Companies who don’t assess for cultural fit and soft skills could lose both productivity and staff.
That is according to Tom Marsden, CEO at people analytics company Saberr. Speaking exclusively to Executive Grapevine, he warns that recruiters need to ensure that they assess candidates soft skills more.
“At the moment, most recruitment processes are too heavily focused on assessing hard skills,” Marsden explains.
“The balance needs to change. It is about 20/80 now. It needs to be 50/50. That will more accurately reflect how successful people will be in their roles.
“To say that old fashioned technical skills are completely unimportant would be crazy, but we do think that there needs to be a significant reemphasis on the balance of how people think about soft skills, and how we talk more about fit within the organisation, within the role and within the team they are joining.
“Of course there are deeply technical jobs like neurosurgery or development jobs. On the other side, there are many more jobs that require a high degree of collaboration. There was a study a few years ago which showed that 40% of jobs in developed economies require a high degree of collaboration.”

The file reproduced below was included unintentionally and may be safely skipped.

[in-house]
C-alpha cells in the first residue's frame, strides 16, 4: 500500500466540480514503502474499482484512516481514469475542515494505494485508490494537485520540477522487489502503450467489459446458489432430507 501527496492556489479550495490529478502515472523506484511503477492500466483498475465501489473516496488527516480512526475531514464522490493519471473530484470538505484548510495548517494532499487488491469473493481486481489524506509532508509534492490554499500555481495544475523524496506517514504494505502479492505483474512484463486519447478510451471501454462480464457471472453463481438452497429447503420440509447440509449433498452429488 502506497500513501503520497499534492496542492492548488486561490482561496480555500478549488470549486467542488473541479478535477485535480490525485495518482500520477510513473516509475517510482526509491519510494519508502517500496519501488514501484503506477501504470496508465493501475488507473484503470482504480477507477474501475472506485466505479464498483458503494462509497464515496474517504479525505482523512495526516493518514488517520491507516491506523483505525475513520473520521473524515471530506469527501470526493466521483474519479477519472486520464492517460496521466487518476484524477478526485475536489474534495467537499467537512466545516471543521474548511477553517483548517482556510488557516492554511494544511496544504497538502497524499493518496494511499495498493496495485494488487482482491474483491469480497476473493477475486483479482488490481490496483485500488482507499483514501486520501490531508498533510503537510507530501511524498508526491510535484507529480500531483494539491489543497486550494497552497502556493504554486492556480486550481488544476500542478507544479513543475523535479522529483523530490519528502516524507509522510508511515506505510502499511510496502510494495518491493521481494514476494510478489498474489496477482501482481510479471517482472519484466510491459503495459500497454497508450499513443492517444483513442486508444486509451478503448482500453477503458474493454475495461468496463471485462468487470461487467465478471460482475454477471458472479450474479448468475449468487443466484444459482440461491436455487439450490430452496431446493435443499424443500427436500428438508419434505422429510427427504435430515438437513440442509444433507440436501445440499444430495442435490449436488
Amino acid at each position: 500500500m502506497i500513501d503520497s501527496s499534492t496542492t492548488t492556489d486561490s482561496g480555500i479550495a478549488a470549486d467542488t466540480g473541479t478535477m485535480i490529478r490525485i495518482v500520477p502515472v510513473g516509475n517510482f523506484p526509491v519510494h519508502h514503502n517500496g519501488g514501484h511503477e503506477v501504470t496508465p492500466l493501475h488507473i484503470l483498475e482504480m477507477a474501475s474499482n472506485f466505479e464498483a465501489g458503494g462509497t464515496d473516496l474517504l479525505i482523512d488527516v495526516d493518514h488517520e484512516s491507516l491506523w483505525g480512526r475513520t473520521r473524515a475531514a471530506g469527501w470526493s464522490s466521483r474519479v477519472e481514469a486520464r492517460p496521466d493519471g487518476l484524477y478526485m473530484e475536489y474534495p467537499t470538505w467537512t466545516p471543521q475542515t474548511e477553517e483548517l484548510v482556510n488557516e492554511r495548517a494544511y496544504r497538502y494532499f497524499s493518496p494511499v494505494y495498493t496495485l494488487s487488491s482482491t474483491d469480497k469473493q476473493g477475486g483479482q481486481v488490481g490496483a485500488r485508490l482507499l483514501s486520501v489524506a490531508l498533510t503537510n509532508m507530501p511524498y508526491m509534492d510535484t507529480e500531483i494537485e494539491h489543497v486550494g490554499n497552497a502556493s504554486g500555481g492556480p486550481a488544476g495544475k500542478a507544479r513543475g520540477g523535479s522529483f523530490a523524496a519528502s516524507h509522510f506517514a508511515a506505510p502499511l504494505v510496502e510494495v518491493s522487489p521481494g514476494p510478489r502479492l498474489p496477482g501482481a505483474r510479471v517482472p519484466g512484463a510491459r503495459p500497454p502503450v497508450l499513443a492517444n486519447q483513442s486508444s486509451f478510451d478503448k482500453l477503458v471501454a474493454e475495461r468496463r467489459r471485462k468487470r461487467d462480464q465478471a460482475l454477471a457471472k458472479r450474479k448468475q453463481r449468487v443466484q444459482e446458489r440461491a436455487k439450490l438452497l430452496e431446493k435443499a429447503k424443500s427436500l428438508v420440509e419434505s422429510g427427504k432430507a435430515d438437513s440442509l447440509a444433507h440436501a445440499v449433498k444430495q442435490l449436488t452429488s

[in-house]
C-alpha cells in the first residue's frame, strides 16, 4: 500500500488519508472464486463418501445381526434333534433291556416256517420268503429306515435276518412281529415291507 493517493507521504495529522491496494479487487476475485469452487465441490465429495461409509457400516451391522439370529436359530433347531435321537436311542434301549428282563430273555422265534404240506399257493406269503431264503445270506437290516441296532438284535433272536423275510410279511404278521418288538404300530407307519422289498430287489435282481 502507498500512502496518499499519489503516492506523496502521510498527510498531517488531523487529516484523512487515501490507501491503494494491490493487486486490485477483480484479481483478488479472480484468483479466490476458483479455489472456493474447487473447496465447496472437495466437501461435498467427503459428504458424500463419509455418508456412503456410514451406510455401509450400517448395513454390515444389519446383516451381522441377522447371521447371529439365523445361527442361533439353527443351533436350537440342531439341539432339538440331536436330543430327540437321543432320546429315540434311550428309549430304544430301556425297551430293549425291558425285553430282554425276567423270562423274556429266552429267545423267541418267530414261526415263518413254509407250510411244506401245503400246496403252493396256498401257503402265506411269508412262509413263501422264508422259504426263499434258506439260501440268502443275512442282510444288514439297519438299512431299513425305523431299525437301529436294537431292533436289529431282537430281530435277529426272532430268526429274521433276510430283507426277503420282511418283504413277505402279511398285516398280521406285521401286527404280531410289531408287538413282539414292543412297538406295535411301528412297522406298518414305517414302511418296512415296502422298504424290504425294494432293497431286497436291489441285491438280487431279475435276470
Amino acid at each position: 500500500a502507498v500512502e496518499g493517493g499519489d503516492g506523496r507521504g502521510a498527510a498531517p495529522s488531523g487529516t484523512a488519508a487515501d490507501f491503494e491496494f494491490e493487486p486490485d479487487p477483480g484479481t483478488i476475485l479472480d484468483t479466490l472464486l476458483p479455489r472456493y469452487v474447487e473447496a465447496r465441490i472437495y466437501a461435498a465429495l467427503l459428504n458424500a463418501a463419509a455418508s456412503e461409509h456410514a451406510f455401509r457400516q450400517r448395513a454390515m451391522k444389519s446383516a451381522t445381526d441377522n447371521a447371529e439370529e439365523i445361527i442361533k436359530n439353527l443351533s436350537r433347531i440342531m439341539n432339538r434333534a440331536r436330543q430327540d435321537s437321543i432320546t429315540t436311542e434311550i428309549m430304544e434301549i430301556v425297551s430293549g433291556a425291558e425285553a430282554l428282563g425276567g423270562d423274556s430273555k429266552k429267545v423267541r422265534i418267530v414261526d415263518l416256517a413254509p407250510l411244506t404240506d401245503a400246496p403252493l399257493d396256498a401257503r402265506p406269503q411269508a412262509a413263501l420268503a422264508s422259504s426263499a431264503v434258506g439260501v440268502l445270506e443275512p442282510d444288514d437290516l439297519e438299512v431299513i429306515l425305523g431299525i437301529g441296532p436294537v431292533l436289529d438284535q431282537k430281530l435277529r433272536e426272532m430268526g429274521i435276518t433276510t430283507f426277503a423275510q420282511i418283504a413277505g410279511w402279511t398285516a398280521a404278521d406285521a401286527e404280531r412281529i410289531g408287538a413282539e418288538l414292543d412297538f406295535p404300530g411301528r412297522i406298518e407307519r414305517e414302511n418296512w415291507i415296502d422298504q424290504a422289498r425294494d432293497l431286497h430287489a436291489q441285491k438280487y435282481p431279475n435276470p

Marsden acknowledges that one of the reasons why soft skills may not be assessed is because social talent is harder to gauge than technical knowledge, but that recruiter’s source talent without the proper people skills at their, and their clients, peril.
He argues that productivity can drop while company turnover may increase if recruiters get the cultural fit wrong and don’t assess soft skills more. These companies would also have to worry about the cost of rehiring for roles where the first candidate was not a good fit. Marsden adds that this cost can be greater than if companies hire people without the right hard skills.
He explains: “If you do hire someone with poor technical skills, then it will become apparent quite quickly. It will be a short-term pain as that problem is relatively easy to resolve. However, if you hire someone who is just the wrong fit for the organisation, then it can destroy the values over a longer period of time for that organisation, and it would also be harder to identify and resolve.”
His statement comes after several organisations have noticed a lack of soft skills in their talent pools.
For instance, out of the 1,000 candidates AlldayPA interviewed during a year, only one in five demonstrated the required soft skills.